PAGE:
Auto White Balance versus Pre-set White Balance
With the exception of a few SpongeBob and Hello Kitty point-and-shoot digicams, every digital camera allows you the option of setting the White Balance (WB) to a selection of specific pre-sets (Daylight, Cloudy, Fluorescent, Tungsten, etc.) or Auto, and for the most part, you’ll get acceptable results regardless of whether you set your camera to Auto or man-up and choose one of the camera’s pre-set modes. But what about getting the best results?
Those who shoot RAW files can rightfully argue it’s a moot point, and in most cases, even JPEGs are well within the parameters of post-capture tweaking in Photoshop or similar photo-editing applications. All that said, why sweat the details? Maybe the best comeback for this question is that with little additional work on your part, you can easily obtain higher levels of white balance accuracy.
While the essence of this topic can be applied universally to all digital cameras, it’s important to note that while the WB systems of almost all cameras operate on the same principles, the results they produce and the degree of white balance accuracy varies from camera to camera. In order to understand how accurate (or inaccurate) the WB settings are in your particular camera, it’s worth taking the time to photograph different scenes using your camera’s Auto mode as well as its pre-set WB modes to see how you camera interprets white balance levels under different lighting conditions.
Let’s start by picking apart your camera’s Auto WB (AWB) mode and discuss how it “thinks” and what it does. The basic job of Auto WB is to maintain correct levels of color balance―with no distracting color casts―regardless of the ambient light source in which you’re shooting. As for accuracy, AWB is pretty good if you’re shooting under bright sunny (or near-sunny) skies 2-3 hours after sunrise and 2-3 hours before sunset. This is the time of day when the color temperature of the ambient daylight is 5000° to 5500° Kelvin, aka, “Daylight.”
Sunrise, sunset and the first hour or two following and preceding these portions of the day are, color temperature-wise, far warmer than mid-day light,* and the warm quality that makes sunset and sunrise photographs so special can be easily compromised if you’re shooting in AWB mode. This is because the AWB mode is specifically designed to analyze the color of the light and readjust it to a “correct” rendition of daylight.**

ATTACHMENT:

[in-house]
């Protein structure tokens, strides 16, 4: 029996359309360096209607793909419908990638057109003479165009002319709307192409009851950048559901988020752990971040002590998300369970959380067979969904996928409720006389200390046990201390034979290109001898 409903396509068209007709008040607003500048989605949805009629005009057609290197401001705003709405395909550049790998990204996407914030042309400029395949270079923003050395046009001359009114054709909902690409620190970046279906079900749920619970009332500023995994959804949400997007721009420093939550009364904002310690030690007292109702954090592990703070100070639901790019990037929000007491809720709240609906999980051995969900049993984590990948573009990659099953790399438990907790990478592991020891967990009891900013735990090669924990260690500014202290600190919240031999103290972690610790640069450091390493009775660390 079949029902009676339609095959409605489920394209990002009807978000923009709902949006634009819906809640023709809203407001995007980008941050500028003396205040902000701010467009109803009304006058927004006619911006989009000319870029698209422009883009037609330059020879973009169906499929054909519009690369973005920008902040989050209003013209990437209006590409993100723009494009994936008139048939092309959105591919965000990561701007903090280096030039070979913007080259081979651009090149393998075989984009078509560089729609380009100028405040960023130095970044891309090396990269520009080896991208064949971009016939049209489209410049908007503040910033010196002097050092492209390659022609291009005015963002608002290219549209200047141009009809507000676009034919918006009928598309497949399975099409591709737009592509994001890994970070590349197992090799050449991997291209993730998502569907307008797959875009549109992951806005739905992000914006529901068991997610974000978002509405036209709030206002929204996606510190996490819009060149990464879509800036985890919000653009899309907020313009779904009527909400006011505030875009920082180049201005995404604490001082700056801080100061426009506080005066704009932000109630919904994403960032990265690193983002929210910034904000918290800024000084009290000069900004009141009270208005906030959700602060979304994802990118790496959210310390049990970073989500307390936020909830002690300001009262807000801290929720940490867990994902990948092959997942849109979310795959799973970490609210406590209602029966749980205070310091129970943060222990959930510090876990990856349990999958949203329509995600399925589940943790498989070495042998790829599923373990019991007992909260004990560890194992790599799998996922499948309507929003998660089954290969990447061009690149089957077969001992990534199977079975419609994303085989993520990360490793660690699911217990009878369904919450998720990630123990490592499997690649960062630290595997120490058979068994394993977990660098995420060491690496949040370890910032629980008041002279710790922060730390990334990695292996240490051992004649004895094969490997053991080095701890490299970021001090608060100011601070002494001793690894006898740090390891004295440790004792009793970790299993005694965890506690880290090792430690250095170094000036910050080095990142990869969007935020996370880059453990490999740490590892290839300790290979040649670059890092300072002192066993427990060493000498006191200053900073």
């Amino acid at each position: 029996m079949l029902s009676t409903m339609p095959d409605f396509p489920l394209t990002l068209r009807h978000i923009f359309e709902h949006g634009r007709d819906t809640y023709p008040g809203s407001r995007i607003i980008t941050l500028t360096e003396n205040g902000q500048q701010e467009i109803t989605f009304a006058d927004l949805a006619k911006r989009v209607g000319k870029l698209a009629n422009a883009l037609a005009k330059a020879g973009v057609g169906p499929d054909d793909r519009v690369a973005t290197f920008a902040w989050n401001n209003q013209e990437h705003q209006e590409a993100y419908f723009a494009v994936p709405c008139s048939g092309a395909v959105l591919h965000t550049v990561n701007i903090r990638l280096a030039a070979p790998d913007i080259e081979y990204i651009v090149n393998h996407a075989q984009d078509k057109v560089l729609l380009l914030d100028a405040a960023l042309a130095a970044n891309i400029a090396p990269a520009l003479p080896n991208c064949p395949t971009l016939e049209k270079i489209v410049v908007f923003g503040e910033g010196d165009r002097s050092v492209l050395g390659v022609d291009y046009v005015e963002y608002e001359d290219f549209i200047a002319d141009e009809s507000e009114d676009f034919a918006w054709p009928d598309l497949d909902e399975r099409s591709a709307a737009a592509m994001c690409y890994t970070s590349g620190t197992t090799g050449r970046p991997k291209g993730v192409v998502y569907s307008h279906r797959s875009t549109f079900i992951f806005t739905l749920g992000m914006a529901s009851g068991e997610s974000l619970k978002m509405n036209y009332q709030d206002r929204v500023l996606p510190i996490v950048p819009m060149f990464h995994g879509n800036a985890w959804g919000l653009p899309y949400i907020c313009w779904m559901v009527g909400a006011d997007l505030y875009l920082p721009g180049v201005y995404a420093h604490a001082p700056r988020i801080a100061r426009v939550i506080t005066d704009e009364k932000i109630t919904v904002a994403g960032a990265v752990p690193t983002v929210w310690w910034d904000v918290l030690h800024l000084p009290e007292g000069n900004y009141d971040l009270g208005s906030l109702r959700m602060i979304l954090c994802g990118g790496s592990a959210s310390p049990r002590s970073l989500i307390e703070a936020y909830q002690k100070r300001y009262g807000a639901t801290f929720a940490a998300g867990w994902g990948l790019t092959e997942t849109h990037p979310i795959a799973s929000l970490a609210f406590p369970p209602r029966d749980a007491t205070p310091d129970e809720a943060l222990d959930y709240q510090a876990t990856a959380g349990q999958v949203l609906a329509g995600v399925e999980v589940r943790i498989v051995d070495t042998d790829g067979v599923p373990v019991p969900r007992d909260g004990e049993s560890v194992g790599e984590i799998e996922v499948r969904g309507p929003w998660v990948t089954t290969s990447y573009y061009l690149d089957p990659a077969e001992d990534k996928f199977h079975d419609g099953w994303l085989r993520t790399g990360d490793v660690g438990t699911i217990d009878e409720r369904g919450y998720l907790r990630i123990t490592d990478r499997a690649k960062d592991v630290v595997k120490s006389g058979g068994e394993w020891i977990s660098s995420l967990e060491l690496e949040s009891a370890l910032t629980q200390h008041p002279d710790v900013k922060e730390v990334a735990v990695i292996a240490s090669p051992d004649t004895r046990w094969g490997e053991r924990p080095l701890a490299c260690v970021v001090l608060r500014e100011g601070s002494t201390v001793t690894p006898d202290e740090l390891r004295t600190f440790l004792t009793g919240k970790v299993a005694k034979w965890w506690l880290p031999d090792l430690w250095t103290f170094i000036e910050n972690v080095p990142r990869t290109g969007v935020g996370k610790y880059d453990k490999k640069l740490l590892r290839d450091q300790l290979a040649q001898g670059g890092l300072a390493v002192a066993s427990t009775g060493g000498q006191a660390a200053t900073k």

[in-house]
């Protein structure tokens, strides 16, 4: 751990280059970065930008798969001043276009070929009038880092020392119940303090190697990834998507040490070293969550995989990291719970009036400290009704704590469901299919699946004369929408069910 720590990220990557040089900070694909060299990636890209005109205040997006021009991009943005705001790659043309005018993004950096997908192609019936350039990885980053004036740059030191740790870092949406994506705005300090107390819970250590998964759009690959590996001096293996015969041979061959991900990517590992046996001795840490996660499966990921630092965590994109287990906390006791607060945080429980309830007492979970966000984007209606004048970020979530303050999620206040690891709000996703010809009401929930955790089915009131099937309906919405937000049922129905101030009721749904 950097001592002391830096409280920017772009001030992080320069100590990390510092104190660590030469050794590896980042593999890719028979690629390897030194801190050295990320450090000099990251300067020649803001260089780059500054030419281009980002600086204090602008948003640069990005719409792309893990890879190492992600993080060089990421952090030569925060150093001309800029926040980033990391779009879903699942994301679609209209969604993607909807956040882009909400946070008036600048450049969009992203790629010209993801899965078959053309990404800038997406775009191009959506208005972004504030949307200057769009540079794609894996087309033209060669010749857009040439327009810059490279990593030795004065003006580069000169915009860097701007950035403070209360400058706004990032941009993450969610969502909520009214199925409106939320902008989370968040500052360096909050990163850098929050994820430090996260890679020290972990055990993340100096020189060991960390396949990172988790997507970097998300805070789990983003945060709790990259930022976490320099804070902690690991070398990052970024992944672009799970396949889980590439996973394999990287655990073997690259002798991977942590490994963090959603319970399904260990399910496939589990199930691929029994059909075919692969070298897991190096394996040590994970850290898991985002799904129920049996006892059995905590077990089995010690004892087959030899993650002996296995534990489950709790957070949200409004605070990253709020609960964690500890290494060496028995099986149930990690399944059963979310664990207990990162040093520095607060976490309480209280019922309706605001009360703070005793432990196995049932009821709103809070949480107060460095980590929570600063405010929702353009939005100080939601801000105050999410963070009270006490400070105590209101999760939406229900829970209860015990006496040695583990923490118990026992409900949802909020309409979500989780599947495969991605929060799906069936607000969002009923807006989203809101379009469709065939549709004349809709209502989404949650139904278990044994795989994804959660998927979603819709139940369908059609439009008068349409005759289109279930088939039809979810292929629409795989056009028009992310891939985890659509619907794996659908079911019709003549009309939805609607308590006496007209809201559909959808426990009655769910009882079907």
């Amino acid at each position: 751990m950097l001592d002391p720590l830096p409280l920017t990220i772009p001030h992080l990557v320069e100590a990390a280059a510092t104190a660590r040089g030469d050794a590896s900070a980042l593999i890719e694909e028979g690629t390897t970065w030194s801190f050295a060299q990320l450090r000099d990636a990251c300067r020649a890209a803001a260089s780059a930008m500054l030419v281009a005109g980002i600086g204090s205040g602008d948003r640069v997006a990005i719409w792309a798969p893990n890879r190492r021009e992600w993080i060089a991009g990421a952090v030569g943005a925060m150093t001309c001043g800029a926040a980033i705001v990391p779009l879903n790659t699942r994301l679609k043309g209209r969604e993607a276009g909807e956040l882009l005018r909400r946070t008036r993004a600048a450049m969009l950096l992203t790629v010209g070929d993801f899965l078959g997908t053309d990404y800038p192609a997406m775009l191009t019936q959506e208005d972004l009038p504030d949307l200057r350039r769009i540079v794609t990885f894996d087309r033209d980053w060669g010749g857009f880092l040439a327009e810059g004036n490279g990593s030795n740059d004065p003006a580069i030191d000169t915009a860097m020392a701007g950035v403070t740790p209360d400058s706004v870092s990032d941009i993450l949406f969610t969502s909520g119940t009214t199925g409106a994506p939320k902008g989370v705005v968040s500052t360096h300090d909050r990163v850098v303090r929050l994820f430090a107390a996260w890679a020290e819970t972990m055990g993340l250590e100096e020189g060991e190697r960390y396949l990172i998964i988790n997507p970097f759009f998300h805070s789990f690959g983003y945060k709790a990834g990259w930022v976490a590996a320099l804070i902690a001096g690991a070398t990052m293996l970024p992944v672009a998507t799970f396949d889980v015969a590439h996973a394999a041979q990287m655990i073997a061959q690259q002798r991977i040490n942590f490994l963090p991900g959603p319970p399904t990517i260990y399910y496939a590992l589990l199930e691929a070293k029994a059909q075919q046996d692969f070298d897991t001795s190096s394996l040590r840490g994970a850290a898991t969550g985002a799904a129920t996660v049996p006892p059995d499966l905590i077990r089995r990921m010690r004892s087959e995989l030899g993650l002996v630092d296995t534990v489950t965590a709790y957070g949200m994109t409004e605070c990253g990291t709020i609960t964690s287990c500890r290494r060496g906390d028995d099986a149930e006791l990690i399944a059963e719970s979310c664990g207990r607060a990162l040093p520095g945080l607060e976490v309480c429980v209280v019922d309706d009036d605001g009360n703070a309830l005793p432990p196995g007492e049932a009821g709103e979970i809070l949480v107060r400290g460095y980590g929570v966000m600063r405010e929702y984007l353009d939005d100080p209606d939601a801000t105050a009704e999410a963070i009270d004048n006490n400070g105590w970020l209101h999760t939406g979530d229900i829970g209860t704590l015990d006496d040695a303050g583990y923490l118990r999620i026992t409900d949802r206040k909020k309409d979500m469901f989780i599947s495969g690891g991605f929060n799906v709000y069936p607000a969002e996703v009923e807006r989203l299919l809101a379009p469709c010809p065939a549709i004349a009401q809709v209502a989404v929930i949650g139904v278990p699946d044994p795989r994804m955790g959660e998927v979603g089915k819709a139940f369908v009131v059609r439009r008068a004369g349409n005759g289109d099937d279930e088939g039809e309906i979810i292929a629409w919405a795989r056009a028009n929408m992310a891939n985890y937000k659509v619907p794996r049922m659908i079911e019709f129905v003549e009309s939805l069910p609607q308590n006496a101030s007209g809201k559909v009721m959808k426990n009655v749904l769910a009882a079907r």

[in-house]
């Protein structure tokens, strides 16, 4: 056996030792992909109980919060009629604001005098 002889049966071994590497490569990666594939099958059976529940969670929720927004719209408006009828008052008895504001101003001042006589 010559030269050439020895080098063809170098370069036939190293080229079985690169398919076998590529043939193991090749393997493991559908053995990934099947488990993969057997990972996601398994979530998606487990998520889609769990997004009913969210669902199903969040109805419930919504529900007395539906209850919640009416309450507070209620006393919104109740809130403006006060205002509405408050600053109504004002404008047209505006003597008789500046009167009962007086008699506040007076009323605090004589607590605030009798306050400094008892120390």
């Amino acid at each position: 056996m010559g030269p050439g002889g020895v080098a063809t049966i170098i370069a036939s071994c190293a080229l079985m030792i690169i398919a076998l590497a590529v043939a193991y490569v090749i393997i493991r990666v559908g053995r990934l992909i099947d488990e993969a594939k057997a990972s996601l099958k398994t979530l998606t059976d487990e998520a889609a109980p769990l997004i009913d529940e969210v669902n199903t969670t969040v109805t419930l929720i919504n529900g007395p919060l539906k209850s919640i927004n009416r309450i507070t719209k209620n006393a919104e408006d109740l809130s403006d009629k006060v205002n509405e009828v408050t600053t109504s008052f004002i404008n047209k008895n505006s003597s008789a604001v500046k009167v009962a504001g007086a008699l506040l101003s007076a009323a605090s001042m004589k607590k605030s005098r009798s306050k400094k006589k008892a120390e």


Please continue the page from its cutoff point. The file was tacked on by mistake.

In Auto mode (left), the warm glow of late afternoon light is suppressed compared to the warmer, more saturated tonality of the same scene captured in Daylight mode (right).
There are two easy ways to avoid this problem. The first is to set the WB of your camera to Daylight. By doing so, you are locking the color parameters of the scene you are photographing to about 5500°, which ensures pictures taken during the waning and waxing hours of daylight will retain their warm glow. Your second choice is to set your camera’s WB to Sunrise/Sunset or similarly-named WB mode, which in addition to maintaining the color ambience you’re trying to capture, also corrects for underexposure factors common to early morning/late afternoon picture-taking . When in doubt, or if the scene is so good you’ll kick yourself if you blow the opportunity to capture a killer pic, you should shoot in both Auto and Daylight modes and ultimately choose between the two.
These same considerations should be taken into account when shooting under tungsten lighting, fluorescents and other lighting sources, though due to the multitude of standards and types of artificial lighting you’re likely to encounter along the way, artificial lighting can be trickier than daylight. Interiors can be especially tricky to shoot when you take into account that many contemporary lighting fixtures contain compact fluorescent bulbs, whose color temperature can be deceiving to the eye. And when dealing with mixed lighting, especially lighting fixtures from more than one manufacturer and of varying age, all bets are off.
In Auto mode (left), the lobby of this building takes on a gold cast, unlike the Fluorescent mode (right), which renders the color far more accurately.
As mentioned above, your camera’s AWB mode will usually do a fine job of rendering the color of scenes that don’t challenge the “norm.” The problems start when you go beyond normal parameters, i.e., sunrise/sunset, and mixed and/or hybrid light sources. Regardless, if you take the time to shoot test images under various lighting conditions and learn the way your camera “thinks” under different lighting conditions, you can vastly improve upon the results of your efforts wherever and whenever you’re shooting.
On a parting note, when shooting under questionable lighting conditions, always try to shoot the scene in a choice of WB settings. If your camera has a WB Bracketing mode, take advantage of it. And always keep in mind RAW files, which contain all of the image data your camera recorded when you pressed the shutter, which offers you the option of nailing the accuracy of both your exposure and WB long after the moment of image capture.
* The ambient color of winter light (mid-October to mid-March in the northern hemisphere), like the light at sunrise and sunset, is similarly warmer than the ambient color temperature of spring and fall daylight because the sun remains closer to the horizon. Likewise, summer light is noticeably bluer (or “colder”) because the sun peaks higher in the sky than it does in spring, fall and winter.
**The same so-called corrections are also commonly made to photographs of sunrises and sunsets produced by kiosks and commercial labs. Rather than replicating the warm look that inspired you to take the picture in the first place, they often “cool them off,” rendering them cold and lifeless.